May you have a gainful week!


Nothing good gets away

Don't worry about losing. If it is right, it happens - The main thing is not to hurry. Nothing good gets away. -John Steinbeck

I’ve been in a hurry, and this past week I was called a loser.

(By me.)

A week ago was the first stretch when I kicked into actual writing.  Ever since I became officially retired I’ve had a nagging sense that I wasn’t doing real writing yet. A little internal voice wondered if all the planning could be a form of procrastination. 

For example, among the plans is a multi-page plot outline, both the external events and the emotional/inner events. I’ve mentioned a poster board where post-its march across it to show a story arc, but there’s also a second one that shows critical dates in Johanna and Vincent van Gogh's lives so I can figure out when their paths should cross. And I have a start on research notes about the 19th century, artists during that period, life in Paris, my protagonist Johanna, and on Vincent van Gogh.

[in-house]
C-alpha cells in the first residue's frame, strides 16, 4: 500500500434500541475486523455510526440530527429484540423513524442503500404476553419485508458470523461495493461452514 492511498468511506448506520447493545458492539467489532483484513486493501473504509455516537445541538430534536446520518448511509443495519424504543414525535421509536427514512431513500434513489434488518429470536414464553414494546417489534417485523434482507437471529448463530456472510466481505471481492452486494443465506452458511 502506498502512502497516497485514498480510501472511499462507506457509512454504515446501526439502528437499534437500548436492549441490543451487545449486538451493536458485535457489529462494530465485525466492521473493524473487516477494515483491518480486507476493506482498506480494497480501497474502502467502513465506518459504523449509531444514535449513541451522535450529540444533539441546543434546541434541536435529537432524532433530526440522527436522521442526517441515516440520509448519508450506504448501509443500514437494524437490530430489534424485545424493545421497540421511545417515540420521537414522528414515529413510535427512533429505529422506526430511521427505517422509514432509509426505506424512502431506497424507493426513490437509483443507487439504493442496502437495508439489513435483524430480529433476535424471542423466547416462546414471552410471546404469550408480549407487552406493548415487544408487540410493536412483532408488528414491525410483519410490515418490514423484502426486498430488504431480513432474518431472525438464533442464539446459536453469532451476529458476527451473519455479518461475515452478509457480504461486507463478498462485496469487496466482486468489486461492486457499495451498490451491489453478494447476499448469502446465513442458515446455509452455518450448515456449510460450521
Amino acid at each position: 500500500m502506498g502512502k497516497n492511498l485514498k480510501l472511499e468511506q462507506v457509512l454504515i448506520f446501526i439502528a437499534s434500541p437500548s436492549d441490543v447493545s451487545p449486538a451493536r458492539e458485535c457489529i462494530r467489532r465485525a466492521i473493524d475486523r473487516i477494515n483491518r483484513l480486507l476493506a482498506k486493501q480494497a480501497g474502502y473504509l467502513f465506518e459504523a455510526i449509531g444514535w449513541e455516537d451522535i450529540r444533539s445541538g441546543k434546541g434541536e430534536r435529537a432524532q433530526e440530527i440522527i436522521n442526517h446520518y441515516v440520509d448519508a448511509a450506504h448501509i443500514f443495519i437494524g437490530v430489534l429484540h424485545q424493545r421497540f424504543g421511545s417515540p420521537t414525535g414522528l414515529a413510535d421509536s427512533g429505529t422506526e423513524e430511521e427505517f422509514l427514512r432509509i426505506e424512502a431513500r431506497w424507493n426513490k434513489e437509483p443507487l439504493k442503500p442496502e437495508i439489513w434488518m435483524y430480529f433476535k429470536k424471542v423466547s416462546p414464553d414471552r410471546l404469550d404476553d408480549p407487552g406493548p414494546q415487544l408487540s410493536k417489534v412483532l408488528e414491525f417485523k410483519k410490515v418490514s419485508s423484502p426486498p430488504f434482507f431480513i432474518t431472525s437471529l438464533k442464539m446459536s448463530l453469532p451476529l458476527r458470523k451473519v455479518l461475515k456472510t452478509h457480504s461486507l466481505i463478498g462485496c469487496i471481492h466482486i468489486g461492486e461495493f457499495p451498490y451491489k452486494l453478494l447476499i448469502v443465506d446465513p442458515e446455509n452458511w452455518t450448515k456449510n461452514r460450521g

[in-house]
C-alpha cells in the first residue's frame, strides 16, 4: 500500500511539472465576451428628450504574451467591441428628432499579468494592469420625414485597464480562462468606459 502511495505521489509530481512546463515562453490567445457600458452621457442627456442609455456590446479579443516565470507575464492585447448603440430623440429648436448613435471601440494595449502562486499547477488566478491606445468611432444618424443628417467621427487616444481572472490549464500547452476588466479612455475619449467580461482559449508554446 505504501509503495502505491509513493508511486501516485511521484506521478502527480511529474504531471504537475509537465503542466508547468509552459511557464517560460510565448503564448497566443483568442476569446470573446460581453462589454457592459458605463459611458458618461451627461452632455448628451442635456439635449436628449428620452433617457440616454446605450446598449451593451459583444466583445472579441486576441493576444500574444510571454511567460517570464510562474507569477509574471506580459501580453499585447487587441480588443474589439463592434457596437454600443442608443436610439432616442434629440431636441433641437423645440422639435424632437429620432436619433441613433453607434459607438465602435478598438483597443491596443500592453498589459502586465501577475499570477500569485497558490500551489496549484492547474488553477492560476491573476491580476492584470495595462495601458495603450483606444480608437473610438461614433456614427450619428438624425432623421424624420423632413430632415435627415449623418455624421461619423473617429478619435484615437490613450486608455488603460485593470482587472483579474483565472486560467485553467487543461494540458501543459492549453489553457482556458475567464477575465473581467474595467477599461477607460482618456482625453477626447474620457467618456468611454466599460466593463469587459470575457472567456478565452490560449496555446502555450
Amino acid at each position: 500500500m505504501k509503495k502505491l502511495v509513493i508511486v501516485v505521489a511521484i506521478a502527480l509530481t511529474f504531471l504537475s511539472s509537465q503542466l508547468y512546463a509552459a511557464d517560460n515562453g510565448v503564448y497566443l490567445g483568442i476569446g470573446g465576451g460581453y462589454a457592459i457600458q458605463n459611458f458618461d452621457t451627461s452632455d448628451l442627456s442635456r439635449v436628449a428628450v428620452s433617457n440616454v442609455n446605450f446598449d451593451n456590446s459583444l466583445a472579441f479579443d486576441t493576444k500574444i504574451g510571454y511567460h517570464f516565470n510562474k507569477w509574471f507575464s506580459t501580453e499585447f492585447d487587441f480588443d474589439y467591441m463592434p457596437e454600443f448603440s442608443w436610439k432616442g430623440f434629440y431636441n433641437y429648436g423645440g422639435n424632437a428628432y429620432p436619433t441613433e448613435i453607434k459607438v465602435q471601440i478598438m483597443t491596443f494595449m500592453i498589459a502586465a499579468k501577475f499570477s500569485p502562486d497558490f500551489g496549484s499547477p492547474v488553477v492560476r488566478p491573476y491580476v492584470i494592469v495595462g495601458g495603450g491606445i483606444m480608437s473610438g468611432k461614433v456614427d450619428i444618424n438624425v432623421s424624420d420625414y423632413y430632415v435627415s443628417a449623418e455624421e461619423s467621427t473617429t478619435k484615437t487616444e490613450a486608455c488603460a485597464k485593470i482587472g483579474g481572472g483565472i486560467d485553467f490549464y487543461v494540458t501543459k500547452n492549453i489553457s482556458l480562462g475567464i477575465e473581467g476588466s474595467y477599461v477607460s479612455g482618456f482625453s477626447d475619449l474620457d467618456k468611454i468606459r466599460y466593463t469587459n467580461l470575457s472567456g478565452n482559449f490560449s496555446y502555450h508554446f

Plus I’ve been reading books on the craft of writing (like The Emotional Craft of Fiction by Donald Maass) and making notes on when I could apply his ideas in the story.  

But this is not writing. This is not pulling up my office chair, turning off the phone, powering up the Macbook and committing myself to writing THE BOOK nonstop. 

So, this past week, I tried.

This is when loser thoughts crept in, all on the writing decisions I've made:

  • Third-person point-of-view (I've been writing in third-person ("Johanna thought..."), instead of first-person ("I thought...") then I wondered, wait! The books I've read lately are in first-person (The Orphan Train, The Paris Wife, and The Handmaid's Tale) - perhaps third-person is wrong?